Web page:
In this article we want to answer a few frequently asked questions about electric toothbrushes.
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Should I Buy an Expensive Electric Toothbrush?
Is it worth spending a lot of money on an electric toothbrush and the short answer is it does depend.
We know that’s probably not the answer that you want to hear. For the majority of people, it’s not necessary to spend a large amount on an electric toothbrush. Generally speaking around about $50 is going to get you a very capable electric toothbrush, which is going to give you all of the essential features that you need.
You don’t need to spend $100 or $200. When you spend more, you will get more features, but more features are only any good if you’re actually going to use the features that are offered and the benefits they bring.
So if you really want to track your brushing technique and habits, then by all means go for a Bluetooth-enabled toothbrush that tracks it via a smartphone application. Gain the travel case that allows you to travel the world with your toothbrush and charge it via a USB port.
These are all great features if you’re going to take advantage of them. However, if you just want a good electric toothbrush that’s going to help you clean your teeth, you definitely don’t need to spend massive amounts of money.
In fact, if you just spend a couple of dollars on a manual toothbrush, learn how to brush your teeth correctly and do so twice a day for two minutes. You’re going to make massive improvements in your oral health.
But electric toothbrushes can bring many benefits. We won’t go through them all here, but the additional cost of buying an electric toothbrush can certainly pay off over a few weeks, months or even years.
For an electric toothbrush, you could probably pick one up for about ten dollars. You probably want to spend a little bit more, anywhere between about $20 to $40 is a good price point and generally going to get the key features that you need.
There are two essential features.
You want a timer and a pacer. Essentially the timer and the pacer encourage you to brush the teeth evenly for the recommended amount of time. If you have the timer and pacer on your electric toothbrush, it will really help you make sure you’re cleaning your teeth the right amount of time so you can effectively remove plaque and debris from your teeth.
Another really good feature that comes in on many toothbrushes at this price is a pressure sensor, which alerts you either by a light or sound or vibration. It alerts you when you’re using too much force when you’re brushing your teeth.
Brushing your teeth with too much force can cause damage to your gum tissue and lead to gum recession. It can wear your enamel away quicker as well.
A pressure sensor alerts you when you’re brushing too hard and sort of tells you to basically relieve that pressure and just let the bristles skim the teeth. If you have a pressure sensor built into the brush in addition to the timer and pacer, you’ll really helping protect your teeth.
You could also look for something like a travel case, which does come provided with many toothbrushes around this price point. It’s not essential, it just can be handy if you’re on the move to protect the handle and the brush heads.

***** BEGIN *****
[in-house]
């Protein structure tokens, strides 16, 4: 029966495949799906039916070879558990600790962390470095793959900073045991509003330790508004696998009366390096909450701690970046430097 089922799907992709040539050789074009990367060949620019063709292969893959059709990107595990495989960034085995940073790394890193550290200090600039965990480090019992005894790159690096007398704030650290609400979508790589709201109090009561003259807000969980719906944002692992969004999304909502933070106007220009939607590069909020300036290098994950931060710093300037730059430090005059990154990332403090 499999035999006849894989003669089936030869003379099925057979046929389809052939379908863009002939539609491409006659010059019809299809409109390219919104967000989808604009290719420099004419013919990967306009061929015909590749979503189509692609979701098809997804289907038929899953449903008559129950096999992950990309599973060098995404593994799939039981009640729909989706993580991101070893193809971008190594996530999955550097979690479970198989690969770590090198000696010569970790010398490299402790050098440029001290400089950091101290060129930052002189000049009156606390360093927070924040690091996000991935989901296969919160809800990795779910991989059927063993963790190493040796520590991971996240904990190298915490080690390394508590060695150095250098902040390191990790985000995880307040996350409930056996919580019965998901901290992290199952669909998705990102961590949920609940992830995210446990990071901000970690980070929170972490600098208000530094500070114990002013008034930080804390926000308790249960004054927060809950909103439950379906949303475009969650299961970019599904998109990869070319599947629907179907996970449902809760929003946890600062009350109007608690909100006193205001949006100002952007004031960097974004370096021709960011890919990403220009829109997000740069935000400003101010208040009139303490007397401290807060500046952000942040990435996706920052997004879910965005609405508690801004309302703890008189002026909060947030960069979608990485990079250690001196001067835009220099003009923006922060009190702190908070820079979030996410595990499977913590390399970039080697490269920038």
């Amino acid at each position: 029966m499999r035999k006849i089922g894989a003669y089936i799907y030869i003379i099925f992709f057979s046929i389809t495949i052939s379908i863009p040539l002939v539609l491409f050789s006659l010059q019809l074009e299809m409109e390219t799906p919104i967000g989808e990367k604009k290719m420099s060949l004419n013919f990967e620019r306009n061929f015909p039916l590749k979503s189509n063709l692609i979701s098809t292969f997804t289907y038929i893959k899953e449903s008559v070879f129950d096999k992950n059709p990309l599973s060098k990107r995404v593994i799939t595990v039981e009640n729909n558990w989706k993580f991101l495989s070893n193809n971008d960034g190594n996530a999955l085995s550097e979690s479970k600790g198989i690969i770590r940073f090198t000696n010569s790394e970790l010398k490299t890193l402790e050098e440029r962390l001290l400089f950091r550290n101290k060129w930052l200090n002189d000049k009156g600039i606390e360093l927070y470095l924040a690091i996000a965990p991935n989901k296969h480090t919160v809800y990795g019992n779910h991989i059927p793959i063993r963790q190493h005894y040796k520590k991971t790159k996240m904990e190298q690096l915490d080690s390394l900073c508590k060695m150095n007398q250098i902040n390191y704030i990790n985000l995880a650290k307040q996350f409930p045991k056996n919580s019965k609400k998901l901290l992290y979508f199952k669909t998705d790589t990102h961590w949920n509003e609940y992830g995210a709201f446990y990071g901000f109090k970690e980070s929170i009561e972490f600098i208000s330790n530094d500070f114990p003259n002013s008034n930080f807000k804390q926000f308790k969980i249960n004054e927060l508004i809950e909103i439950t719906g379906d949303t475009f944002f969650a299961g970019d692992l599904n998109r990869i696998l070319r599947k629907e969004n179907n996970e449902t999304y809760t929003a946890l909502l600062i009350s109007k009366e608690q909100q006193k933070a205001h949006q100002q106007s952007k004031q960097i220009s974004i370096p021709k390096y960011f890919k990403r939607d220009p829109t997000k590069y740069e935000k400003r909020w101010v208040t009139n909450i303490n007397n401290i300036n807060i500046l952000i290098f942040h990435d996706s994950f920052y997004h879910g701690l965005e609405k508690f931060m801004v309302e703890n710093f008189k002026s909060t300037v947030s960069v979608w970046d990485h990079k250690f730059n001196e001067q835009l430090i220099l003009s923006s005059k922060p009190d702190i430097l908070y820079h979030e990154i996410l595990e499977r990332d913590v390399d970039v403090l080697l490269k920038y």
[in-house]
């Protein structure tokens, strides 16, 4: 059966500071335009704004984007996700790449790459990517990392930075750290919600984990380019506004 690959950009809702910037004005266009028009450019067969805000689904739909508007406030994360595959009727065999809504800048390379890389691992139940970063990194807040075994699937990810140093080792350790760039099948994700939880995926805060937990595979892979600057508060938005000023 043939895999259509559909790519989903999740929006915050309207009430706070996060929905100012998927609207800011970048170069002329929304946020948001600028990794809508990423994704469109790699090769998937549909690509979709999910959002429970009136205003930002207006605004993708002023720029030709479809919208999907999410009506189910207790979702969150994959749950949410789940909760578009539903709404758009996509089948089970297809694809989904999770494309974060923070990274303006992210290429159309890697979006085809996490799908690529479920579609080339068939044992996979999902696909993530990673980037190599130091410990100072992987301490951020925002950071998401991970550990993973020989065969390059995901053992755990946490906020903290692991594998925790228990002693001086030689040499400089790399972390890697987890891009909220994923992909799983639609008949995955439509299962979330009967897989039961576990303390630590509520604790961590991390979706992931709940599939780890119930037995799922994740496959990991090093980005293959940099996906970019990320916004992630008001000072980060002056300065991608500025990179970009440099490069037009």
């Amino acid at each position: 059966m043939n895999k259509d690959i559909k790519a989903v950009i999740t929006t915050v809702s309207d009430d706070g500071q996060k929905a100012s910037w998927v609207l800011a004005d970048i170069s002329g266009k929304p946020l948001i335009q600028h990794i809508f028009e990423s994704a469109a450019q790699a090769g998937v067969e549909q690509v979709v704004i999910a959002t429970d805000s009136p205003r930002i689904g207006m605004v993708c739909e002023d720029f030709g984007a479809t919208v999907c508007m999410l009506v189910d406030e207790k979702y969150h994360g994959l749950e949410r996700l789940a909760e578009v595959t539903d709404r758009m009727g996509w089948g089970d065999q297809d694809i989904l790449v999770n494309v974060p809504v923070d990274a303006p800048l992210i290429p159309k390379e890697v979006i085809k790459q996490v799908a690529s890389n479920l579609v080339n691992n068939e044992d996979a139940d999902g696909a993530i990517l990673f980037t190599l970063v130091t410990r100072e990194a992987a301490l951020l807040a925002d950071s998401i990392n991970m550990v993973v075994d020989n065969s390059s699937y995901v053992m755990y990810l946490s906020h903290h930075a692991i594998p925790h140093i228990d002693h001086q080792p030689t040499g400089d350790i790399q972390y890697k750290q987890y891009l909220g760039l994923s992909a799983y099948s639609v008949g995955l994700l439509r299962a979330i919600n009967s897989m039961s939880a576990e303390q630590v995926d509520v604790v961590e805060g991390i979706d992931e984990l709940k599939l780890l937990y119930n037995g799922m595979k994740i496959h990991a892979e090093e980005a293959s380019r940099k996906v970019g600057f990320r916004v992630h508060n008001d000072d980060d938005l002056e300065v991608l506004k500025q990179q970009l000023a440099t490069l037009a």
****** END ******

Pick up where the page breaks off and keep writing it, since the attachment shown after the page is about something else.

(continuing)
Probably the biggest thing you can invest in alongside a good electric toothbrush is learning how to brush your teeth correctly.
This may sound really simple but the technique for using an electric toothbrush is different to a manual and it’s quite possible that you’ve never been shown the correct way of brushing your teeth.
You can always speak to a dental professional who will gladly show you how to brush your teeth correctly.
If you brush your teeth with the correct technique, you’re going to make more significant improvements than investing in even the most expensive electric toothbrush. The most expensive electric toothbrush is not going to clean your teeth any better if you use it incorrectly.
Yes you can spend a lot of money on electric toothbrush. It will bring you additional features that you may benefit from. It’s by no means essential and spending up to about $50 is the maximum that you really need to spend to get a very good electric toothbrush that is going to serve most people very well over the course of time.
Does An Electric Toothbrush Remove More Plaque?
Yes, it does. Here is how electric toothbrushes can remove more plaque. What studies have been done to prove that they remove more plaque?
Keep in mind that when we say they are removing more plaque, this is in comparison to manual toothbrushes.
A correctly used manual toothbrush is perfectly capable for cleaning your teeth. However, studies have confirmed that an electric toothbrush can remove more plaque than a manual brush.
Plaque is a buildup of bacteria that forms mostly around the gum line of the teeth. And if you don’t remove it, it can harden into tartar or calculus. This can further worsen your oral health and can cause conditions such as gingivitis and gum disease.
An electric toothbrush can remove more plaque if you are using it correctly. It is critical to remember that the way you use an electric toothbrush is somewhat different to the way that you would use a manual toothbrush.
There are several studies that have tested the efficacy of plaque removal by an electric toothbrush.
The best independent research has been done by a research group Cochrane. They examined data from studies from 1964 through 2011. Over 5,000 people had taken part in these studies.
The data distinctly proved that electric toothbrushes had removed more plaque.
There was an 11% reduction in plaque at 30 days to 90 days of use. And there was a 21% reduction in plaque when assessed after 90 days of use.
For gingivitis, there was a 6% reduction at 4 weeks to 12 weeks of use. And an 11% reduction when assessed after 12 weeks of use.
Another 11-year study found that 36.9% of the people had better oral health after using an electric toothbrush.
Do Electric Toothbrushes Damage Teeth?